This is a candid shot of my granddaughter taken yesterday on our hike. She was looking out at Denver and finding landmarks and thereby figuring out where her grandfather, her uncle, and her aunt all live.
This morning I went to a meeting where there was much reality. A woman's son had a serious car accident... the man next to me had fallen asleep at the wheel last night and gone off the road at 75 mph - and was there to talk about it... a man has separated from his wife of 30 years. And I know what I say next is what people don't understand about AA, and indeed, some even HATE AA for this... but we were all so very grateful. Her son lived! He is in serious condition, but he has a mom he can count on to be there today - that was not always the case. His truck didn't rollover - even though he was going so fast and he is alive and sober to be there today. He is sober - heartbroken, hurt, devastated, but sober. He has a chance if he remains sober. If he drinks, he loses all.
Today I will take a run, and then get ready for my son coming over for lunch. After he leaves, I need to finish my homework for Biblical School. The assignments are getting harder every week, and I am really spending a lot of time reading scripture... something I never realized how much I would enjoy.
Today is Veterans' Day. I am so grateful for all the men and women of the all volunteer armed services of the United States - who have been willing to put it all on the line for what they believe in. I am particularly grateful for my son, the fact that he is home, but also for who he is. He is a wonderful man, a veteran of a foreign war, who gladly went off to do what he thought was right. I am so proud.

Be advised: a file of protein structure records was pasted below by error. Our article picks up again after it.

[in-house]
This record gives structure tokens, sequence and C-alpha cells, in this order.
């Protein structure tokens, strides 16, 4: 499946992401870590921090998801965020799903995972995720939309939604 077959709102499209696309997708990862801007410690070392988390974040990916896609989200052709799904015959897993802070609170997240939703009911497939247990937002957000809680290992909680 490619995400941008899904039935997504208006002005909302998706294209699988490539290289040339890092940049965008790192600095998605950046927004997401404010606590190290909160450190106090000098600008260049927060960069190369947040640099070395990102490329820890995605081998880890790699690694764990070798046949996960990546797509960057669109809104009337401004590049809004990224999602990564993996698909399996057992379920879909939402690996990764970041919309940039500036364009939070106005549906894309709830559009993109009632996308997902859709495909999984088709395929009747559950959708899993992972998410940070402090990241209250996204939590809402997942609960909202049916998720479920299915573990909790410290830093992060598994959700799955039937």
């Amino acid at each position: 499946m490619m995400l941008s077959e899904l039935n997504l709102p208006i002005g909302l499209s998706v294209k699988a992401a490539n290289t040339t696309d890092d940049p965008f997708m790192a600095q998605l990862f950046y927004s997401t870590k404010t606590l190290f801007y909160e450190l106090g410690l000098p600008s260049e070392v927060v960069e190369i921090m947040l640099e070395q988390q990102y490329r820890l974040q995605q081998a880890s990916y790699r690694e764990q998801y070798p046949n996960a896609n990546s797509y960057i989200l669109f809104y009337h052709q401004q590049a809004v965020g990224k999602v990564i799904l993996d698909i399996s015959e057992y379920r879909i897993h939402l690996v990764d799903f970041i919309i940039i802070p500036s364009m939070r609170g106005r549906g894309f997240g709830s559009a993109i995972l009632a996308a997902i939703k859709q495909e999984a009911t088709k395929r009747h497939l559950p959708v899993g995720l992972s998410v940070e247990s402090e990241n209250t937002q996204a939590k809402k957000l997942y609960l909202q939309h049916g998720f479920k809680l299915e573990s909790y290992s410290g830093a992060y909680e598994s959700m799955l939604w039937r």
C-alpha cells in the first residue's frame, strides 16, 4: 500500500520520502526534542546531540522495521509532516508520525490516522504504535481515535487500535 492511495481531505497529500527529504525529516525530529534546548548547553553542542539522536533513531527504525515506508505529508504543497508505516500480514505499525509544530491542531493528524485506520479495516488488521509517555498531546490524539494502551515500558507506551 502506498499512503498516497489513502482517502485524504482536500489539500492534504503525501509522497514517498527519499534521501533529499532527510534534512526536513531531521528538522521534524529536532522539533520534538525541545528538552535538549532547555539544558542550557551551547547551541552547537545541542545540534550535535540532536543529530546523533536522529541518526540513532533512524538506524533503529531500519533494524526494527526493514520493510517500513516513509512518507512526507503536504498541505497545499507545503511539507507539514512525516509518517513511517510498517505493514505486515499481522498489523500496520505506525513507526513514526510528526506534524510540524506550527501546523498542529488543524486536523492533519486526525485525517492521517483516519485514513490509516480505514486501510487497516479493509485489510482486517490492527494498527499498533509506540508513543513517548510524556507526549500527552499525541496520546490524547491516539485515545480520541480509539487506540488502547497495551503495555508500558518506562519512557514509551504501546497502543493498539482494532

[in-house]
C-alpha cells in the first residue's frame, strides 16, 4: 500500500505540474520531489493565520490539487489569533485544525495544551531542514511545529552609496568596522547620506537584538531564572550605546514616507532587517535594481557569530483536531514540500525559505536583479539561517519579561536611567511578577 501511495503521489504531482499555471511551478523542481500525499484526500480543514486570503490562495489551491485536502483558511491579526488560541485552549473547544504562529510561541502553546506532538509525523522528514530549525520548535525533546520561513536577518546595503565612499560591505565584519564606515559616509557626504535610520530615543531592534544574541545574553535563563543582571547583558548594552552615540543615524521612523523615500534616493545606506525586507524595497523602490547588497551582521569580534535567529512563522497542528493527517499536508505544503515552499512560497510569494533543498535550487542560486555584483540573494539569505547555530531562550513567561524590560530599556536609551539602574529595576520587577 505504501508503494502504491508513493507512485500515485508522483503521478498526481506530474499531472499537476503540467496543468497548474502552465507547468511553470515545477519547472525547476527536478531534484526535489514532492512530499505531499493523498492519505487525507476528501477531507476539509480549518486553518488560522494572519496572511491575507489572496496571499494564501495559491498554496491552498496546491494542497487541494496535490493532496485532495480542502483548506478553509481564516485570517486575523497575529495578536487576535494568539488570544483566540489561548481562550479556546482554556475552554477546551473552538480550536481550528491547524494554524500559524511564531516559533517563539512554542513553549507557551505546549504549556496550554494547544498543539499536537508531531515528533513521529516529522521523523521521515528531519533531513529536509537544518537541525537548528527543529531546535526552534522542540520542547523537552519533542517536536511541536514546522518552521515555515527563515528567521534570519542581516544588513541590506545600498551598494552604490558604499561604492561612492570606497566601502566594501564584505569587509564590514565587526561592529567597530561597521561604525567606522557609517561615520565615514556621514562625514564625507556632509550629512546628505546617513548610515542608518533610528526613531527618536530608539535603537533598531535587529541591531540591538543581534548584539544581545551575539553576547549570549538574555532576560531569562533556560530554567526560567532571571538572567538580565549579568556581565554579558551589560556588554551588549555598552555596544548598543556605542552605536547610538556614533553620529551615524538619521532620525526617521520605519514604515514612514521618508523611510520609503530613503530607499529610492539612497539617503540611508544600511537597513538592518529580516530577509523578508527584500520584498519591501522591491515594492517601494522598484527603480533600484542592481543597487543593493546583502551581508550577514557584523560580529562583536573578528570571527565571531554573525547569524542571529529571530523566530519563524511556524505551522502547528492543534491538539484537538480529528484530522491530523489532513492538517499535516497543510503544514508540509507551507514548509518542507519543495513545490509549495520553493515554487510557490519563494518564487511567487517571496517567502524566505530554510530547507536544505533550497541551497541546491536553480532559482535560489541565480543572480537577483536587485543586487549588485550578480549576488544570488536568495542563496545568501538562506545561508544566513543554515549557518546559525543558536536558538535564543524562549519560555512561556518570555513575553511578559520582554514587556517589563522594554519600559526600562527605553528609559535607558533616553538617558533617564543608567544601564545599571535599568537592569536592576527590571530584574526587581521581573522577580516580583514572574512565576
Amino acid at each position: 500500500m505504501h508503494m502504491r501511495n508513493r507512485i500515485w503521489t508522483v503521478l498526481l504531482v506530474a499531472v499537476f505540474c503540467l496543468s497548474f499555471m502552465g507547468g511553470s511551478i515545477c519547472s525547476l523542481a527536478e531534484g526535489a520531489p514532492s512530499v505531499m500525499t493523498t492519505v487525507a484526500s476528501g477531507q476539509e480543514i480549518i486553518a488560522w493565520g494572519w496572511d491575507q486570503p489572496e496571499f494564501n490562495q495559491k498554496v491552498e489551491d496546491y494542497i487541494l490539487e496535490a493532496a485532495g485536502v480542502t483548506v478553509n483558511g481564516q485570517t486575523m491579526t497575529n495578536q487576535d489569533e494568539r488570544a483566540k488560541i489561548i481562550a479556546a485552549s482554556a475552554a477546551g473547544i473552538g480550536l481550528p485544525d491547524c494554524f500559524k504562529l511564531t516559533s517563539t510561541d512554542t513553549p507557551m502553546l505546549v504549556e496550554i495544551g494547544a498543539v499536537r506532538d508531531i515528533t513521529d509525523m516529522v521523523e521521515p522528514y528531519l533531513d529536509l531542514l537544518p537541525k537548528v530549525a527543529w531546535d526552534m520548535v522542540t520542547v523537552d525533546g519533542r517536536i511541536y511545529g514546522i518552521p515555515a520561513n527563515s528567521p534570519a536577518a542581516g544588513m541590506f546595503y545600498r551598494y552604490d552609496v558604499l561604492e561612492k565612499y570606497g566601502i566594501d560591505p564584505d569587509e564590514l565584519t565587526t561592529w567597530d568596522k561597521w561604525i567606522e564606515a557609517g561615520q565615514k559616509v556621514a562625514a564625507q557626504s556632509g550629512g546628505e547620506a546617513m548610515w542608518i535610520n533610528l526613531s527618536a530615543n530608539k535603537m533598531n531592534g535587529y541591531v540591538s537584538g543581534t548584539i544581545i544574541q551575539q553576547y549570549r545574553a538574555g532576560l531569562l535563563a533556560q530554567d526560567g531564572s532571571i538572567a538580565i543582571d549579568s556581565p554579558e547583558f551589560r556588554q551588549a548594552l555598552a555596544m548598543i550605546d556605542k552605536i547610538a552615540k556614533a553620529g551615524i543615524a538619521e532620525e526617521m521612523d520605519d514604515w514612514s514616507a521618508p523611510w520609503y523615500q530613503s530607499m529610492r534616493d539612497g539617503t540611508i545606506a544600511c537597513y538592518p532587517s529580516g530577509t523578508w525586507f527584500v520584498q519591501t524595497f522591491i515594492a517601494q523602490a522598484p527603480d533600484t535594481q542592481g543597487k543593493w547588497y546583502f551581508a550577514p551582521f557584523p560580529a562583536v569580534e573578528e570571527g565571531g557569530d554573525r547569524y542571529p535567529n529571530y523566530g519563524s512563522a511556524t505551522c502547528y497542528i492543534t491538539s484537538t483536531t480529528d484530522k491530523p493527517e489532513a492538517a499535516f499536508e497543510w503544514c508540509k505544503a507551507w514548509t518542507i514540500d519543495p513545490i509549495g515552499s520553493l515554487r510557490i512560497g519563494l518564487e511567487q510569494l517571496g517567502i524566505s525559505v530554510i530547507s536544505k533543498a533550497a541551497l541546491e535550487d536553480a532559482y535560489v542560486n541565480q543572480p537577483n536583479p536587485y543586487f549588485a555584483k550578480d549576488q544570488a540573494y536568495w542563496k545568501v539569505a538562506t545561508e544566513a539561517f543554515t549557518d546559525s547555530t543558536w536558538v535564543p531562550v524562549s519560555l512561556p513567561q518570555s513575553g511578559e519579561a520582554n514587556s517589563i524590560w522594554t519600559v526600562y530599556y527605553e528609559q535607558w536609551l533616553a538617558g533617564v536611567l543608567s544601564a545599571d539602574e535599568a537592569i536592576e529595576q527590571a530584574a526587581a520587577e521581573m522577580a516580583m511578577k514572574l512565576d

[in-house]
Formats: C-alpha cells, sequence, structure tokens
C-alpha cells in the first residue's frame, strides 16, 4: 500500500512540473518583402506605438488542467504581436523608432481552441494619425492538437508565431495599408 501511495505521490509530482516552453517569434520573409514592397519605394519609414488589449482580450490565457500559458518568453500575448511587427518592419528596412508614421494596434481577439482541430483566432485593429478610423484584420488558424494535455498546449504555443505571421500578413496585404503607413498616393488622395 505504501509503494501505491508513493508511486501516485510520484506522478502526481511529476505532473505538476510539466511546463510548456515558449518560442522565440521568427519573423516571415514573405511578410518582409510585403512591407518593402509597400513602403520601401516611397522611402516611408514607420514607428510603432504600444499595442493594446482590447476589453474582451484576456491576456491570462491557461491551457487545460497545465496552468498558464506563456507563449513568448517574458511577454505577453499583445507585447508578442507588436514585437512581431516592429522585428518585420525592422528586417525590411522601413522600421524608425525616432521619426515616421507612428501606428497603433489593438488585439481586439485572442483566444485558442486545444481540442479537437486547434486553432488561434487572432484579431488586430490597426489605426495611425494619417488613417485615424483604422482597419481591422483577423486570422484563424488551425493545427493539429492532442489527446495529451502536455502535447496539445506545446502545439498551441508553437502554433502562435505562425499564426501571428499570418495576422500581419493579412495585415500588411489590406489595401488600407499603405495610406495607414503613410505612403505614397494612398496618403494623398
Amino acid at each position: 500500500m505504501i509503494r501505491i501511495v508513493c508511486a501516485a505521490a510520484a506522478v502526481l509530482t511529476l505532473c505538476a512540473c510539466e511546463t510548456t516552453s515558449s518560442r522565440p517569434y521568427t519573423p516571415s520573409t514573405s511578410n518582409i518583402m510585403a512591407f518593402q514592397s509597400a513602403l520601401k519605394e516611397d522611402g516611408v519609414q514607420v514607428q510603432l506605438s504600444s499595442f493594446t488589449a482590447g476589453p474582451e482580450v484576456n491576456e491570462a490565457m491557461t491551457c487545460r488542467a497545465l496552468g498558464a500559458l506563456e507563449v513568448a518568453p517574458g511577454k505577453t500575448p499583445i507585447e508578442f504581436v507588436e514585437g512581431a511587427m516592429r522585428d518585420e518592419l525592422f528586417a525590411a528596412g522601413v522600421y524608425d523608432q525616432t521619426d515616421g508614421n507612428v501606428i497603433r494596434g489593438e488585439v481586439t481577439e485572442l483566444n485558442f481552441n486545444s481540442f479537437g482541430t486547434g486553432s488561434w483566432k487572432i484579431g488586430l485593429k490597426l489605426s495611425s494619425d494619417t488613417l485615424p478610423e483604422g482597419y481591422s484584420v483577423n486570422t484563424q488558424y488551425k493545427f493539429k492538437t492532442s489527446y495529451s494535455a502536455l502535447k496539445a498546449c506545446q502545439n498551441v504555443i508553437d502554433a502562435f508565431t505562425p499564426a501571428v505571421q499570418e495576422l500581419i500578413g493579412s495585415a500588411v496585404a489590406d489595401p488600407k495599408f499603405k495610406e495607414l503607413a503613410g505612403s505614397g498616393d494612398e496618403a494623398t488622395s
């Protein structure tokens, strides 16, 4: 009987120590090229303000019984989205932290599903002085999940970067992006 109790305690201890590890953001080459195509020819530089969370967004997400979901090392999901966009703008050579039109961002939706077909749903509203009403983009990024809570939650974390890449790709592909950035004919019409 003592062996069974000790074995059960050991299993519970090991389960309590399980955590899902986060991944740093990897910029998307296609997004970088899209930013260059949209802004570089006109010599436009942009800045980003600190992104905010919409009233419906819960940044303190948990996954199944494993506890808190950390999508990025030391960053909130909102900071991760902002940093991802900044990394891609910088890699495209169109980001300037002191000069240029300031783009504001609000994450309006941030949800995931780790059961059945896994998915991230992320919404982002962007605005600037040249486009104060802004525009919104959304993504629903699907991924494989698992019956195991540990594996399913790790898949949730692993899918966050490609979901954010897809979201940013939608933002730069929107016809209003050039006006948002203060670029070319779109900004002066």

"On the day that the calamity of Pearl Harbor fell upon our country, a great friend of AA was walking along a St. Louis street. Father Edward Dowling was not an alcoholic, but he had been one of the founders of the struggling AA group in his city. Because many of his usually sober friends had already taken to their bottles that they might blot out the implications of the Pearl Harbor disaster, Father Ed was anguished by the thought that his cherished AA group would probably do the same. Then a member, sober less than a year, stepped alongside and engaged Father Ed in a spirited conversation--mostly about AA. Father Ed saw, with relief, that his companion was perfectly sober. 'How is it that you have nothing to say about Pearl Harbor? How can you roll with a punch like that?' 'Well,' replied the yearling, 'each of us in AA has already had his own private Pearl Harbor. So why should we drunks crack up over this one?" -- As Bill Sees It, p. 71